Wimbledon Tennis Tour Fast Facts

Wimbledon is arguably the most prestigious of the Grand Slam annual international tennis championships that form the four most important events in the tennis calendar.

Wimbledon takes place for two weeks from the last Monday in June at the All England Lawn Tennis Club in suburb of Wimbledon – thus the name. The first championship was played in 1877 and was won by Spencer Gore.

It is the only one of the Grand Slam championships to be played on grass courts – perennial rye grass to be precise.

The prize money is no less than £2 million each for the male and female singles champions although this has only been since 2007, before which women were paid less than their male counterparts.

As with most things British, tradition is important and Wimbledon has various traditions which are treasured and obliged by the attendees.

  • White, purple and green are the predominant colours, with white being the colour of choice for the competitors. Heaven forbid you break this rule – no matter how rich and famous you are, you will be asked to change before you’re allowed on the court.
  • Another tradition is strawberries and cream, and Pimm’s and lemonade – both of which are easy traditions to oblige.
  • The players have to bow to the Queen of England or Prince Charles if they are present- and they often are. The announcers refer to the players as gentleman and ladies.

This last year in tennis has been an exciting one. Serena Williams was on a path to matching Steffi Graf’s record of 22 Grand Slam wins, when she was stunned by the German roadblock, Angelique Kerber at the Australian Open earlier in the year. She set her sights on the French Open, but was again blindsided, this time by the 22 year old Spaniard, Garbine Muguruza. When Wimbledon came, the world was waiting to see if she would crack under the pressure, and better yet, if she’d face her own sister, Venus, in the final. Neither of which came to fruition, as she went up again Kerber again, but this time with a resounding success to finally match Graf’s record.

In men’s tennis, things have been just as tense. With Novak Djokovic hot on Andy Murray’s tail, snatching both the Australian Open and French Open titles from him, UK supporters were anxiously watching Murray’s performance on his home court. Luckily for him, Djokovic got knocked out in the third round, and Murray went on to win his second Wimbledon title, the first being in 2013 against his old nemesis Djokovic.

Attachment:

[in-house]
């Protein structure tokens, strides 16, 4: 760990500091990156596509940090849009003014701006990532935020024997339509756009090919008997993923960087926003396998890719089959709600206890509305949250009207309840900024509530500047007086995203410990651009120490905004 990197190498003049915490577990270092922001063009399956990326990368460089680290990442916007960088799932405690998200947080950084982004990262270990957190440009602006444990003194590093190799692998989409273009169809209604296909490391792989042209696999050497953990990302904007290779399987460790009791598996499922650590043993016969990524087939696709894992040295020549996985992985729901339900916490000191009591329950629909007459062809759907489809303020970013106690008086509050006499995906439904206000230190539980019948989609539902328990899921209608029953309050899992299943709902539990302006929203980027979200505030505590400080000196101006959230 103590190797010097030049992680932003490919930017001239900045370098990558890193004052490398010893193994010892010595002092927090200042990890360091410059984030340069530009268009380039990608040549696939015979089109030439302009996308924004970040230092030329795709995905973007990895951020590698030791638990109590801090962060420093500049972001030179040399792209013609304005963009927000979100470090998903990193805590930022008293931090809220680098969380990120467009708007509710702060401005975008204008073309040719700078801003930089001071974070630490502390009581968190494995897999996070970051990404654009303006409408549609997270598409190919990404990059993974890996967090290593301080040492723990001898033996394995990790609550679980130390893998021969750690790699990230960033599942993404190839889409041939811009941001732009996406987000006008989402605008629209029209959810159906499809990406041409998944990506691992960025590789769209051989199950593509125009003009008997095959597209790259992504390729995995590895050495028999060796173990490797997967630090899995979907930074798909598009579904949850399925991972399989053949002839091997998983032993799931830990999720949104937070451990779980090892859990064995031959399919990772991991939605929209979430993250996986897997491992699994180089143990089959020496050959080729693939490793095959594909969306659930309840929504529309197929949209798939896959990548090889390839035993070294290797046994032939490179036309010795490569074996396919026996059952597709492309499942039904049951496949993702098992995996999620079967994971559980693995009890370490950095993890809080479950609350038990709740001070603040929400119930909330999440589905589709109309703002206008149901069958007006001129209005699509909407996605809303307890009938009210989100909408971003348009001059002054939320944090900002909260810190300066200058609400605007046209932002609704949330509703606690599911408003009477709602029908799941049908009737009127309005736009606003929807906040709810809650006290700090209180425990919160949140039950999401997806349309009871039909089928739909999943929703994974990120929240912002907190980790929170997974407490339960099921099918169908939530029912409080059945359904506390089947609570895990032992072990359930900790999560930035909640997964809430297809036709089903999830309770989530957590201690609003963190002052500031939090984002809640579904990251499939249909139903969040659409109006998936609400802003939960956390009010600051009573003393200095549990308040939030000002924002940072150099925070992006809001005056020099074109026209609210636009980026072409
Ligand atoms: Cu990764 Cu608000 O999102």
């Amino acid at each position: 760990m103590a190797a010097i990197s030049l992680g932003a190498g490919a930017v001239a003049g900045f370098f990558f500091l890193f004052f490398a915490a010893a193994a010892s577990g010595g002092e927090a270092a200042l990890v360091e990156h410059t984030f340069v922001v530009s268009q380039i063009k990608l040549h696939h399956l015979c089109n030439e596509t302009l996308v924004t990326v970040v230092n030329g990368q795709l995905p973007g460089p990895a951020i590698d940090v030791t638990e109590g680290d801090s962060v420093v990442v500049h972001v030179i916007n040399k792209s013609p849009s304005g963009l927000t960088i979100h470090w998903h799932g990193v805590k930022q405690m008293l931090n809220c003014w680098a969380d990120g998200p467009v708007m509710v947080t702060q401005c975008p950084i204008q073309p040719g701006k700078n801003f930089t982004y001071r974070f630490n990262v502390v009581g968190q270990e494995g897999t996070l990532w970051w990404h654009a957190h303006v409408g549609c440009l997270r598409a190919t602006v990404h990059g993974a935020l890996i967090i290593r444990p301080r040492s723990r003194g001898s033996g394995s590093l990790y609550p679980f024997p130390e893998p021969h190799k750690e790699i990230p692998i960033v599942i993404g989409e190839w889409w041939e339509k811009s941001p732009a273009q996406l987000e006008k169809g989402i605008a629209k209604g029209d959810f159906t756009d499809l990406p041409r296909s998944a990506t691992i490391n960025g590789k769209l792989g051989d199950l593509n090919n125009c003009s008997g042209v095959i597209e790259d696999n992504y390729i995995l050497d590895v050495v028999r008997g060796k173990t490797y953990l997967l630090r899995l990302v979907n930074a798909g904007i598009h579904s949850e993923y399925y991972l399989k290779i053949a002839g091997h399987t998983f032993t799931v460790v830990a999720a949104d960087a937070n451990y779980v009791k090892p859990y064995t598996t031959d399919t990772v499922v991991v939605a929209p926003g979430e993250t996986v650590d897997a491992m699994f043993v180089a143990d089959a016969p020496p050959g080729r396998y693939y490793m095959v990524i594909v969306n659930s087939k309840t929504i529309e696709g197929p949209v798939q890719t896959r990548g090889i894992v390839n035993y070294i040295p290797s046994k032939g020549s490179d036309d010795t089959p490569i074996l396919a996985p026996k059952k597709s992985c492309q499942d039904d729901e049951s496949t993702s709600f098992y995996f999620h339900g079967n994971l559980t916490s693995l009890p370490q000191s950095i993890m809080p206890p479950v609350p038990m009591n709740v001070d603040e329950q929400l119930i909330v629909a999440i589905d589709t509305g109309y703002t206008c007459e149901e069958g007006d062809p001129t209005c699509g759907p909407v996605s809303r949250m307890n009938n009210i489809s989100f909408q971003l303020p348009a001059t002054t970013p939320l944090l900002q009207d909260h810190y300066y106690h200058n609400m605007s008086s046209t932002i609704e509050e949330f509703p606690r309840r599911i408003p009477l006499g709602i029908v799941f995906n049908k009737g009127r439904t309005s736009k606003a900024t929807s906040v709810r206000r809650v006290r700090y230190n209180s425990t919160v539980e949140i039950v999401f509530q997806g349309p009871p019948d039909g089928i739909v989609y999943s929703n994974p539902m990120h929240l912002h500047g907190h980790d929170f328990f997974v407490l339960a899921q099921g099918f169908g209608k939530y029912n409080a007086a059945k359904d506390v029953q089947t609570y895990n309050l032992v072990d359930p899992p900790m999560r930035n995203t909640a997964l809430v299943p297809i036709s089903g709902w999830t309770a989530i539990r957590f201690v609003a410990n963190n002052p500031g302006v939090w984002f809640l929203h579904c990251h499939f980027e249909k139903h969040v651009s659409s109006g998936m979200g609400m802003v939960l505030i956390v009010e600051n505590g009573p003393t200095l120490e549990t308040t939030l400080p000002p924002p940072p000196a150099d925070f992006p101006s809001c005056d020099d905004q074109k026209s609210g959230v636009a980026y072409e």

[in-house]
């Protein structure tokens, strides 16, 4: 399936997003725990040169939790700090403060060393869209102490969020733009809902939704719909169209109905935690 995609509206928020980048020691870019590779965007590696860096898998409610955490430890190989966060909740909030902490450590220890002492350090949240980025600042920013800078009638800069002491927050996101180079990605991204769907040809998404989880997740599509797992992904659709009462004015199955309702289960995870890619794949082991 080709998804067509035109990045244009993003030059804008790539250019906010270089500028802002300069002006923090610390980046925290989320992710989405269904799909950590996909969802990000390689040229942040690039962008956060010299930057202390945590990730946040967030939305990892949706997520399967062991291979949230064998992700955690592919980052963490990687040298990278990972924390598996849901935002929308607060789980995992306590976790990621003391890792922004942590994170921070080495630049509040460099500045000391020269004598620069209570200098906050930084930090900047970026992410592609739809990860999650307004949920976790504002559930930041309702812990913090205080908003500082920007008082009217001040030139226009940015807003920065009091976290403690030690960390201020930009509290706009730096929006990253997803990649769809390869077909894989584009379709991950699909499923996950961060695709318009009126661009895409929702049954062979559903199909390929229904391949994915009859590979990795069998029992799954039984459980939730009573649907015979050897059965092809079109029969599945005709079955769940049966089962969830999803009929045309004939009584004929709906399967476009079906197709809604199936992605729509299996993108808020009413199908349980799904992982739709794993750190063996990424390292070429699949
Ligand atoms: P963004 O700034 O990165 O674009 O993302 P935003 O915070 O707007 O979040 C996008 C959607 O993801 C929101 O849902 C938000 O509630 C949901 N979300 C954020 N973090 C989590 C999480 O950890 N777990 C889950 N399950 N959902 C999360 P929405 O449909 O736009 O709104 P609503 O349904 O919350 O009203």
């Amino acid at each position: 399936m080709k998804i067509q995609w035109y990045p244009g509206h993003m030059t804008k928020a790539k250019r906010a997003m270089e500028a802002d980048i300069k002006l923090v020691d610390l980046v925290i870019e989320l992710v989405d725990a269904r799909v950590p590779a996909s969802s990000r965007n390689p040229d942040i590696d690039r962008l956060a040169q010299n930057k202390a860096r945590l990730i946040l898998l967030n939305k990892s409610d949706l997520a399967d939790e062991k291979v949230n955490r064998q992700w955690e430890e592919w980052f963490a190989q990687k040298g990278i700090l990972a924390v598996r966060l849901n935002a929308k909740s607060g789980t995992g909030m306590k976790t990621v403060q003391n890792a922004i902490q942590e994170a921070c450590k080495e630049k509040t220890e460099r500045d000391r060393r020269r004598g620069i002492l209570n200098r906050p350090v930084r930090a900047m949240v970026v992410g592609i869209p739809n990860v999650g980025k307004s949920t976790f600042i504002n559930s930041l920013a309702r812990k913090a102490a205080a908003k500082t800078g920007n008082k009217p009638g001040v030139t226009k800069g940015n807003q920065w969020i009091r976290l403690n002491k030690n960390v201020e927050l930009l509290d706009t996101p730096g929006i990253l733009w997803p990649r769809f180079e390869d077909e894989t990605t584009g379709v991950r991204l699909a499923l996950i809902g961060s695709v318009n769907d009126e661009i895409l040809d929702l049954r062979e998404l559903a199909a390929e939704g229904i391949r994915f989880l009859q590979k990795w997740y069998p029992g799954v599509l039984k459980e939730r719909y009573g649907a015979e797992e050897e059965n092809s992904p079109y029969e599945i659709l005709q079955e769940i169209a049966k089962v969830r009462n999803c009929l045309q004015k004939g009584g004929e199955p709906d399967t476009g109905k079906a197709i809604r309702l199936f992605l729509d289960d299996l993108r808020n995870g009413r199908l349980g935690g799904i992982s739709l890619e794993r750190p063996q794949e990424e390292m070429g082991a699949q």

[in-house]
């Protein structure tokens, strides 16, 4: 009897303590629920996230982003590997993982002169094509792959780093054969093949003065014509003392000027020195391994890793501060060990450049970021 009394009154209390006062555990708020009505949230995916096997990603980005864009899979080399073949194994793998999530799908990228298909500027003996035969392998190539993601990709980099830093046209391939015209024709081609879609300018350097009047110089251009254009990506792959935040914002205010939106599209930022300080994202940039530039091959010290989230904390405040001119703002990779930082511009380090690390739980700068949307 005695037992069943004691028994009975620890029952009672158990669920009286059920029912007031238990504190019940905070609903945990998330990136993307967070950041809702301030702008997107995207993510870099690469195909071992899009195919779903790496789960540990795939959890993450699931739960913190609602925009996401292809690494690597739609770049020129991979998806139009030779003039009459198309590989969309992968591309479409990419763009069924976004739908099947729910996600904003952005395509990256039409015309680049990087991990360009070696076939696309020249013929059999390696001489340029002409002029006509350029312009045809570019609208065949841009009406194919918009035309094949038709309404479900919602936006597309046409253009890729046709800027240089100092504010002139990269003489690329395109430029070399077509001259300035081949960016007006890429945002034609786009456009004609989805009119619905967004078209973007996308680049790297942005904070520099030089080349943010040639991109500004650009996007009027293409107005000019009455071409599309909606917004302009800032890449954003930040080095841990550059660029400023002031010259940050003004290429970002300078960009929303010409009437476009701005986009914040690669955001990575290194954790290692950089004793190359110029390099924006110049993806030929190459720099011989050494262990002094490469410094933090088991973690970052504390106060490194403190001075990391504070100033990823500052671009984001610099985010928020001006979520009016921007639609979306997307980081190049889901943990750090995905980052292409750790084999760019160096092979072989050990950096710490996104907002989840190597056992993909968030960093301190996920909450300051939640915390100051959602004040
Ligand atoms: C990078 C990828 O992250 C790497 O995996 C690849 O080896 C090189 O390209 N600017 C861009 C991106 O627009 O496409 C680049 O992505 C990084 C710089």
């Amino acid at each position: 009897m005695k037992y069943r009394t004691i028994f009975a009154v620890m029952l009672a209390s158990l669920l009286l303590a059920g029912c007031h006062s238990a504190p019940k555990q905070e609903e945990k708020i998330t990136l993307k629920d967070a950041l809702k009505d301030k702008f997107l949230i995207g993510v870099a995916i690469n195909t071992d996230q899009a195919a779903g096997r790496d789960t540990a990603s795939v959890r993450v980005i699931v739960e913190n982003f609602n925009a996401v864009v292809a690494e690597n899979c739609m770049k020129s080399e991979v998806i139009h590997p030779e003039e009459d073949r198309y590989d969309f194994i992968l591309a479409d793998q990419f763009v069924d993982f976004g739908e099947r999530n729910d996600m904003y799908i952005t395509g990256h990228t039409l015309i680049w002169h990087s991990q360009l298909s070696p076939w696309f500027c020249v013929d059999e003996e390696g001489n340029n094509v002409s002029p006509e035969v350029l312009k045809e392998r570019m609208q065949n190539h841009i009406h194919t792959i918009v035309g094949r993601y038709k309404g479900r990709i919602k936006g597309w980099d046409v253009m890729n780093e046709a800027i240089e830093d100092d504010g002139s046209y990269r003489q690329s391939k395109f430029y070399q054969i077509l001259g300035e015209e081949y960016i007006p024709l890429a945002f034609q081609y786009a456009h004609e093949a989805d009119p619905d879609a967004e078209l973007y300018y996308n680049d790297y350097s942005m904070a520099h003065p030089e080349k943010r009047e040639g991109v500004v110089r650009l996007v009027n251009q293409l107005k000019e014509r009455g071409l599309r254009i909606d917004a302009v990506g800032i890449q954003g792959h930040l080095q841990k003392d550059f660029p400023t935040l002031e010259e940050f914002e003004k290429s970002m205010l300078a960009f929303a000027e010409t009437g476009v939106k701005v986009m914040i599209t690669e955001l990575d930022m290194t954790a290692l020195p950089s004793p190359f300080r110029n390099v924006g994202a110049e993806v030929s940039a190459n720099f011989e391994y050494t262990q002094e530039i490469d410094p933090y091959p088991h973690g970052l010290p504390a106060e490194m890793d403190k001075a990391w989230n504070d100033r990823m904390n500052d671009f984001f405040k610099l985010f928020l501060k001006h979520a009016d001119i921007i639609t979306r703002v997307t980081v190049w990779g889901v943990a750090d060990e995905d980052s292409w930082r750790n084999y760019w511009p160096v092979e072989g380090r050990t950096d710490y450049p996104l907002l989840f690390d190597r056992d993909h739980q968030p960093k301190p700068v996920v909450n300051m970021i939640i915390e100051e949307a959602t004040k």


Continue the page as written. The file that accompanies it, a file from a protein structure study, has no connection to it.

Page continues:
Both Williams and Murray are currently in Rio waiting to defend their Olympic titles.

The rules broken down:

A coin is tossed to decide which player serves first and which side they want to serve from.

  • The server serves from alternative sides on the base line. Their feet must stay behind the base line until they have served. If not, it’s a fault
  • The server can botch their serve once, but if they do it twice, it’s called a double fault and the opponent gets the point.
  • If the ball clips the net and it goes over into the playing area, it’s all good. If it hits the net and bounces back into the area from whence it came, it’s out.
  • The receiver must let the ball bounce once once it is served or they’ll give their opponent the point.
  • The aim of the game is to get your opponent to miss the ball or hit it out of bounds or into the net.
  • Points are awarded in scores of 15, 30 and 40. 15 = 1 point, 30 = 2 and 40 = 3. You need 4 points to win a game. If the score 40-40 it’s called deuce. A player needs to win two points in a row to win from deuce. After winning one point from deuce the player is on advantage. If the player wins the next point they win the game, if they lose it goes back to deuce.
  • There are six games in a set and three or five sets in a game. A set must be won by two games. If the set gets to 6-6, players will play a tie break of first to seven points. The final set doesn’t have a tie break and players have to win by two games with no limits.
  • If a player touches the net, distracts his opponent or deliberately impedes the game they lose the point.
  • The ball can hit any part of the line for the point to be called in.
  • The tennis balls are changed for new ones every 6 games.

If you are looking at booking a trip to Wimbledon, speak to one of our expert travel consultants. Keith Prowse Travel offer a range of travel packages and tours that will make your Wimbledon trip unforgettable

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